And for the first time in my life I just wanted to be free. I no longer cared what was “wrong” with me. I simply wanted to wake up just one single day and know where I would end up that evening, know I would be there for my children, show up for my life, become a real human living a real life on this planet.
With every fiber of my being, I wanted to live.
I wanted to be free.
I now know that I had hit what some call the alcoholic’s “bottom.”
I had surrendered.
And because I was ready, some teachers came into my life who were able to show me how to live as a sober individual, and I have not taken a drink of alcohol (or any other mind-altering substance) since March 5th of 2009.
And so you see now, I stand in awe of my life. And that’s what I want you to know. I may bitch, and I may whine, and I may talk some serious shit, but if you were to scratch the surface of my complaining, you would find a woman with an exploding heart and tears pouring from her eyes – you would find an ocean of the deepest gratitude – because that woman is living. Because she is there.
And there was a time – many years in fact – when she was neither.
And that is who I really am. That is the other side. The rest, well, is for fun. In fact, had I not such a profound respect for my life, for these kids and this home and my job and motherhood and ALL the mayhem that entails – I doubt I could write this blog with such silliness, such sarcasm. You know, because I have nothing to prove. Nothing to gain. I already have it all. So why not laugh?
I have not kept this whole story to myself because I am ashamed. I am not hiding nor am I afraid. Rather it is because I spent my entire life acting like some victim, playing the role of the wounded puppy, so lost in self-centeredness I didn’t even see the destruction I caused – immature, narcissistic, feeling like the world owed me something…and so, I hesitated to say anything because I’m not interested in begging for attention or special recognition, or congratulating myself on doing the things I should have been doing my whole life, for growing the fuck up, taking on the responsibilities that were always mine. I am not special. I’m just a person with alcoholism.
And one day, I wanted to live more than I wanted to die.
But now, I guess, is the time that whole story needed to be told, cause I started feeling like I was hiding. And I try not to live that way, anymore.
My experience with daily life, beyond the wild sarcasm and smart-ass attitude I share with you, can be summed up in the following story.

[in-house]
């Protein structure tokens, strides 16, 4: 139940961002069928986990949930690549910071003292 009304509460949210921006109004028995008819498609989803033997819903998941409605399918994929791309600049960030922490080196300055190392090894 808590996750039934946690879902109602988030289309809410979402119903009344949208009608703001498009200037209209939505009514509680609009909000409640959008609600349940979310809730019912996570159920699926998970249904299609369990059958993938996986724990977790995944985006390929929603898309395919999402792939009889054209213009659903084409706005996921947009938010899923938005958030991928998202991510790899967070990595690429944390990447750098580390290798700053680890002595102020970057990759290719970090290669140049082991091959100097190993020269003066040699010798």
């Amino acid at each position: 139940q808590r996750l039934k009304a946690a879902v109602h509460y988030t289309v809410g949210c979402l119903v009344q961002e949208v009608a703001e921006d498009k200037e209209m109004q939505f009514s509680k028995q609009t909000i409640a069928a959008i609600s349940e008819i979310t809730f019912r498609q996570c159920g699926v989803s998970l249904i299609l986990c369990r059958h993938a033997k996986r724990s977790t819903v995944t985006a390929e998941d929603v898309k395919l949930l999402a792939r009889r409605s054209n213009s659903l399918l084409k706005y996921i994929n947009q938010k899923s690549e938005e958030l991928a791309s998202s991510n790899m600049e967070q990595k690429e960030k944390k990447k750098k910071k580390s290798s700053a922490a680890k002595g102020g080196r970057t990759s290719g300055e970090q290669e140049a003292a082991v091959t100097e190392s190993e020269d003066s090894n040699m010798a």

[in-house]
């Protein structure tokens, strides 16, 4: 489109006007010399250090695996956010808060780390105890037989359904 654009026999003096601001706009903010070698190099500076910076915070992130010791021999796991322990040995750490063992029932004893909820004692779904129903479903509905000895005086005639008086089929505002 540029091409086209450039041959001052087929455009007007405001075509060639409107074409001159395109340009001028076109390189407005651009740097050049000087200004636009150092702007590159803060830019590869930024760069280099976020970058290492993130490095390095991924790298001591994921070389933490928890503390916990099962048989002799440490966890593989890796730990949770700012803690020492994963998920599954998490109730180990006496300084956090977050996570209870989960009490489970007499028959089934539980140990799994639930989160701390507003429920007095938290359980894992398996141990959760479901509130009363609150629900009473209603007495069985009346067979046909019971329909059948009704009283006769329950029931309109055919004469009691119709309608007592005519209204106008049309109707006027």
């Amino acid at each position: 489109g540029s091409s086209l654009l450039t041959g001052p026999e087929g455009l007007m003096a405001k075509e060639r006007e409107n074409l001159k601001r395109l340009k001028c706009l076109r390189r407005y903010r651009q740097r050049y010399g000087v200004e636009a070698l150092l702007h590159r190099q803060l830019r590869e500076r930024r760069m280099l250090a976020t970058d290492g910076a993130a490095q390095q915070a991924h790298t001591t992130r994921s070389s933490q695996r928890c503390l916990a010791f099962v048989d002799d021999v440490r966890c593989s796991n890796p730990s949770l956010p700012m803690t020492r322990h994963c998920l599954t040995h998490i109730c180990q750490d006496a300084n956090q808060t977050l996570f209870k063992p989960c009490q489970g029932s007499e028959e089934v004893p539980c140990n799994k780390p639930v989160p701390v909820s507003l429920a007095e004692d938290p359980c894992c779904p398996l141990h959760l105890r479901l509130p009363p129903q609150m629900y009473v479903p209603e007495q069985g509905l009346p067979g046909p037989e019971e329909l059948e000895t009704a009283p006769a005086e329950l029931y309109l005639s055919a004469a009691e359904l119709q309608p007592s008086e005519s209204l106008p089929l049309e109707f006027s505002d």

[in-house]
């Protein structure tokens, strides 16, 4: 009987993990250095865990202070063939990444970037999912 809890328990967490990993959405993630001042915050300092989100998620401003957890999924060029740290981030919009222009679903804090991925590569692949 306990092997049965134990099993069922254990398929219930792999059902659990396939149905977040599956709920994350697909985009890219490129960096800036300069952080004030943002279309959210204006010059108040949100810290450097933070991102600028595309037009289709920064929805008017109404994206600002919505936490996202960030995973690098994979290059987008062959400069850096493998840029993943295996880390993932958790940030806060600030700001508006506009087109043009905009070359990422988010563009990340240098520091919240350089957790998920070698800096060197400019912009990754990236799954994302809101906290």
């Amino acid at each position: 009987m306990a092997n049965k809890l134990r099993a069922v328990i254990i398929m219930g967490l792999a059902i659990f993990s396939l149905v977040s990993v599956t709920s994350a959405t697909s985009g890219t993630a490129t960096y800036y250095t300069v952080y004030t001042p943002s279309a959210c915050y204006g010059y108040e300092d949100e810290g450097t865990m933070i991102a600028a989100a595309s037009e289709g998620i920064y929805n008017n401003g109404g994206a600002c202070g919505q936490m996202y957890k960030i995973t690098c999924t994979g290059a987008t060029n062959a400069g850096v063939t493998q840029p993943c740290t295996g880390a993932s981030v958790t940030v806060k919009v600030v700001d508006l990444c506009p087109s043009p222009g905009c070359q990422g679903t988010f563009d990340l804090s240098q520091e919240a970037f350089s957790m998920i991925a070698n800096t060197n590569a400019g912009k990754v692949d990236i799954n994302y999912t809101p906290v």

As you know, a couple months ago, I dressed up in 1850s garb to participate in a field trip with Ava’s school. Before going to the field trip location, I had to drop Ava off at school. I sat there in my bonnet and giant cotton dress, roasting in 80 degree heat, and watched my daughter hop out of the car. I said “I’ll see you soon, baby, have fun!” And when she got a few feet from the car she looked back at me and smiled. And my eyes welled, and then they simply poured, because in her smile was a knowing, a trust, a security. It was a simple awareness that her mother was going to be there. For her. Today. There was no doubt in her mind. It was a carefree smile, a joyful smile of a child, a passing nod of a girl to her mother.
And I just could not believe it. Once again, I could not believe I have been given this second chance, to be here, now. To dress in these goofy clothes. To volunteer at my child’s field trip.
To be a mother to this girl, who isn’t doubting and isn’t scared, who knows…”she’ll be there.”
And in those moments what washes over me is a grace and light I cannot find the words to explain. It’s as if I’m living a miracle, so precious are those “nothing” moments of life, which I spend so much time joking about on this blog. Sometimes I feel I’ve pulled some giant cosmic joke on the world — sitting there at a Little League game — like it’s nothin’ – when inside, I’m bursting a little, in joyful disbelief that I could ever, EVER, be so damn lucky. To be sitting there, with a clear mind and clear heart, on the bleachers at a Little League game.
I guess that’s all I wanted you to know.
Yeah, that’s it.
I’ve always tried to keep it real on this blog, and this, my friends, is as real as it gets…